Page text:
IT Pro Nightmare: Coffee Intake Linked To Alzheimer's

Increasing your coffee habits later in life can be very dangerous, according to a recent study. No need to panic, we have some options for you.

David Wagner, Executive Editor, Community & IT Life

July 31, 2015

3 Min Read
<p align="left">(Image: <a href="" target="_blank">Britta Gustafson</a> via Flickr)</p>

10 iPhone, Android Apps To Keep You Healthy

10 iPhone, Android Apps To Keep You Healthy

10 iPhone, Android Apps To Keep You Healthy (Click image for larger view and slideshow.)

Your servers might run on electricity, but we all know your data center really runs on coffee. Coffee by the venti cup. Coffee by the gallon. Coffee by the giant cardboard box.

Well, I've got bad news for you java-guzzling IT folk. A study done in Italy has shown a link between coffee drinking and Alzheimer's disease.

I'll let that sink in for a minute:

Better? Need more time?

OK, before you go too crazy, the problem lies in increasing the coffee use as you age. Of course, who among us doesn't drink more coffee as we age? Especially since the news about coffee was so good for a while, with studies showing positive health benefits?

[ A few months ago, we learned coffee helps you live longer. Read IT Pros: Live Long and Eat Your Coffee Cup. ]

The study followed 1,445 Italians aged 65 - 84. Those who consistently drank one or two cups of coffee per day throughout their lives had a normal, or perhaps even lowered, risk of mild cognitive impairment (MCI), the beginnings of Alzheimer's. Those who had started drinking coffee late in life, and those who increased their coffee intake as they aged, faced 1.5 to 2 times more risk of MCI.

So, a moderate amount of coffee is still good, but let's face it, most of us don't consume a moderate amount of coffee. That Starbuck's you get every day is usually more than one cup of coffee by the standard definition. A cup of coffee is 6 fluid oz. Even a Starbuck's short (and who orders the short?) is 8 oz. So the tall is two cups. And a lot of us don't stop there.

Let's face it, most of us have a caffeine addiction. And to get the continued "hit" for our addiction, we increase our intake to keep making up for it. Don't believe me when I say you're addicted? We've all been right here:

So what are we supposed to do about it? Go cold turkey? Nope. You can still have your cup or two. Maybe avoid the venti. If you want to keep measuring your coffee intake by the cup, and not by the IV bag, Livestrong has some interesting suggestions. Swap the extra coffee for a steak.

OK, not really, but you create energy and focus with B vitamins and protein. You can get those from lean meat, eggs, nuts, and whole grains. It sounds dull, but a breakfast with whole-grain toast and eggs might help you keep the coffee intake to a cup or two. Remember when we all ate that for breakfast? At least in the movies.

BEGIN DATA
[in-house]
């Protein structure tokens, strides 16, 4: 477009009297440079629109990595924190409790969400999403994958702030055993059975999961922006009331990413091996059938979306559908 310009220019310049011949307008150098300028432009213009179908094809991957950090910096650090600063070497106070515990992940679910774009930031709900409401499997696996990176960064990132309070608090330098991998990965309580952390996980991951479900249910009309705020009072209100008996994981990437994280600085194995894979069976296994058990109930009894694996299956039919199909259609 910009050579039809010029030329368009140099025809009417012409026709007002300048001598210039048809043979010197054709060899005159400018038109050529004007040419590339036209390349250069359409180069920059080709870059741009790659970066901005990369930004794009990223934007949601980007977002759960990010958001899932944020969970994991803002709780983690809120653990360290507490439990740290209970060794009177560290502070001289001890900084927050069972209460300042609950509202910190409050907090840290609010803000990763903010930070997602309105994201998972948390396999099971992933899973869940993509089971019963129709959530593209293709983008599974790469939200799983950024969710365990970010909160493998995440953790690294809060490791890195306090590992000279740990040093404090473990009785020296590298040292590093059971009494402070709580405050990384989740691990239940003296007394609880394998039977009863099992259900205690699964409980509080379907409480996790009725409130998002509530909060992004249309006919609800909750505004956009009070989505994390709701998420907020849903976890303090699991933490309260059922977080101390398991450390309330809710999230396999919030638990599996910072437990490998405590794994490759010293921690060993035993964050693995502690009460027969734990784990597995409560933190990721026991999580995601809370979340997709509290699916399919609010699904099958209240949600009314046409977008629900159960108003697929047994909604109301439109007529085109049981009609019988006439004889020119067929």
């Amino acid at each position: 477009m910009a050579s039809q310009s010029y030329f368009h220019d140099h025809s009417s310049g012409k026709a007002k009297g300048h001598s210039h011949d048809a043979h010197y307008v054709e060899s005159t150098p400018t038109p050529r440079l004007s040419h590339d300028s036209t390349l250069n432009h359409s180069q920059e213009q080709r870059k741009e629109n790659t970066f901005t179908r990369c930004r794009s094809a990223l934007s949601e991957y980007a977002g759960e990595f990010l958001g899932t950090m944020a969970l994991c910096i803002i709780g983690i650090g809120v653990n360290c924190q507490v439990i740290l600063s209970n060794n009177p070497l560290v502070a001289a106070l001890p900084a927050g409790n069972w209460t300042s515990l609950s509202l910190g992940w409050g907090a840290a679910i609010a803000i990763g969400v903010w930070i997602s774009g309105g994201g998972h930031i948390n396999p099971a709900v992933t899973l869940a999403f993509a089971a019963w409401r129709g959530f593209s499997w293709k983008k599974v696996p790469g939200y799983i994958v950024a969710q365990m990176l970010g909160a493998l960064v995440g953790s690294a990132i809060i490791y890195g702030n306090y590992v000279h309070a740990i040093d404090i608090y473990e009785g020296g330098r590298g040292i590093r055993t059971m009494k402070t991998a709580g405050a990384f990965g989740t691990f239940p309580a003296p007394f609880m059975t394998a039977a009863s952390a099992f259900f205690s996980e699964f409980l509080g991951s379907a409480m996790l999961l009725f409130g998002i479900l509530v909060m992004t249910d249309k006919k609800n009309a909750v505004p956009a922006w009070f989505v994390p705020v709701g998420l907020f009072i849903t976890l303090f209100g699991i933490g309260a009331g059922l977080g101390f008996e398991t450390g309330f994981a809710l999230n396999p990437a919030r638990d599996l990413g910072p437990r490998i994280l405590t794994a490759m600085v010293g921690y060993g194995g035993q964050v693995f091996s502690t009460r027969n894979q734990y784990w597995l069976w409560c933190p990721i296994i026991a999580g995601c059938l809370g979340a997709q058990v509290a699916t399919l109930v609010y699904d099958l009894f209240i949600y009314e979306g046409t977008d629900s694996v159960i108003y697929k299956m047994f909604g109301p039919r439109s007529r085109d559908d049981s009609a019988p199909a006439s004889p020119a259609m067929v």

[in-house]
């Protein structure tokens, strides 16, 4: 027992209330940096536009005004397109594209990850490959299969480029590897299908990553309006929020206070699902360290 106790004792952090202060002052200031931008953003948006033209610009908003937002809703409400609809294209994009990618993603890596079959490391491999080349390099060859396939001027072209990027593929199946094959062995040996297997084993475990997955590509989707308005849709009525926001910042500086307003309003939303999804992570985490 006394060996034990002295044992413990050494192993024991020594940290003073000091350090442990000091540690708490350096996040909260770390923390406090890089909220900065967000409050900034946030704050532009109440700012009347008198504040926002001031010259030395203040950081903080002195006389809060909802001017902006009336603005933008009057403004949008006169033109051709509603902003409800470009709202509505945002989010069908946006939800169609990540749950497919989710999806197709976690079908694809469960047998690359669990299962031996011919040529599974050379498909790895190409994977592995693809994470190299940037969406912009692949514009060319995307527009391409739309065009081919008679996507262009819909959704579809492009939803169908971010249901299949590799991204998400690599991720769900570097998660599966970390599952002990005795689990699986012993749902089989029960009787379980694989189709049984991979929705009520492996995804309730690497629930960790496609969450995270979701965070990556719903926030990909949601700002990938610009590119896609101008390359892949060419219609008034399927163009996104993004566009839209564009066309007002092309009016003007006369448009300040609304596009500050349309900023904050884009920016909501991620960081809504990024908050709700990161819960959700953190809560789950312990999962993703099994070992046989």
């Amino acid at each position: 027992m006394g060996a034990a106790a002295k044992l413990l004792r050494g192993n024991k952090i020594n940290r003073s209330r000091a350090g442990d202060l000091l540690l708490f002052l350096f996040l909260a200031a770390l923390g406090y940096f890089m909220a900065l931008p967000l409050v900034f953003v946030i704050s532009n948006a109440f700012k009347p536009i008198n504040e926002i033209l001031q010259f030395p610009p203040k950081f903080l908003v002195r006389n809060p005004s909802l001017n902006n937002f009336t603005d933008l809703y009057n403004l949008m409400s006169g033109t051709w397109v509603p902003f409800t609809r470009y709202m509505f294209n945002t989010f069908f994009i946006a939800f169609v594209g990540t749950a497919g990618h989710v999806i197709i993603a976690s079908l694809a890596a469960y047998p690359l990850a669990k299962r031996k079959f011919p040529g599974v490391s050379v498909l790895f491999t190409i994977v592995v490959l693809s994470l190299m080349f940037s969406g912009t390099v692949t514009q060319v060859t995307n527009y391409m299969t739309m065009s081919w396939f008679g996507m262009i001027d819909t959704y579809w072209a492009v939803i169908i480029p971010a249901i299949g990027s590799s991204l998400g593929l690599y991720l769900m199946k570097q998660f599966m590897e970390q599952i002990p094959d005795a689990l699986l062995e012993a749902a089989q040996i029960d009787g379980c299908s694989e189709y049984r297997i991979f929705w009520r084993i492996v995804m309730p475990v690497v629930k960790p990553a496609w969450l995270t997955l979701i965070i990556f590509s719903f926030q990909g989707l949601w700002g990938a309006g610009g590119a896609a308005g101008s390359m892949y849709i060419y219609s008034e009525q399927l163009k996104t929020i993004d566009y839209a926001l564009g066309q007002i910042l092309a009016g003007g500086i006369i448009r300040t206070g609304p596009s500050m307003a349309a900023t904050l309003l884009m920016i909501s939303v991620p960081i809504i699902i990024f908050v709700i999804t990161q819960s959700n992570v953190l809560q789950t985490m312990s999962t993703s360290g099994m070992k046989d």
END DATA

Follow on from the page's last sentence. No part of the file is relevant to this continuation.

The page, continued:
Also, a lot of high-volume coffee drinkers get dehydrated from all that caffeine. Swapping one of your cups of joe for a big glass of water doesn't sound fun, but might help.

I know, I'm offering water and eggs as a replacement for your triple venti soy no-foam latte, or your venti iced skinny hazelnut macchiato, extra shot, light ice, no whip. There really is no substitute. At least I didn't insult you by talking about herbs. And hey, we're talking about your brain's health. Like everything else, we're finding a little bit is OK and a lot is bad. Whatever you can do to get there, I suggest you do it before you forget how you like your coffee.

What do you think? How much coffee do you drink? Do you find it is increasing? Does this kind of information concern you? Let's meet over coffee and talk about it in the comments section below.

About the Author(s)

David Wagner

Executive Editor, Community & IT Life

David has been writing on business and technology for over 10 years and was most recently Managing Editor at Before that he was an Assistant Editor at MIT Sloan Management Review, where he covered a wide range of business topics including IT, leadership, and innovation. He has also been a freelance writer for many top consulting firms and academics in the business and technology sectors. Born in Silver Spring, Md., he grew up doodling on the back of used punch cards from the data center his father ran for over 25 years. In his spare time, he loses golf balls (and occasionally puts one in a hole), posts too often on Facebook, and teaches his two kids to take the zombie apocalypse just a little too seriously. 

Never Miss a Beat: Get a snapshot of the issues affecting the IT industry straight to your inbox.

You May Also Like

More Insights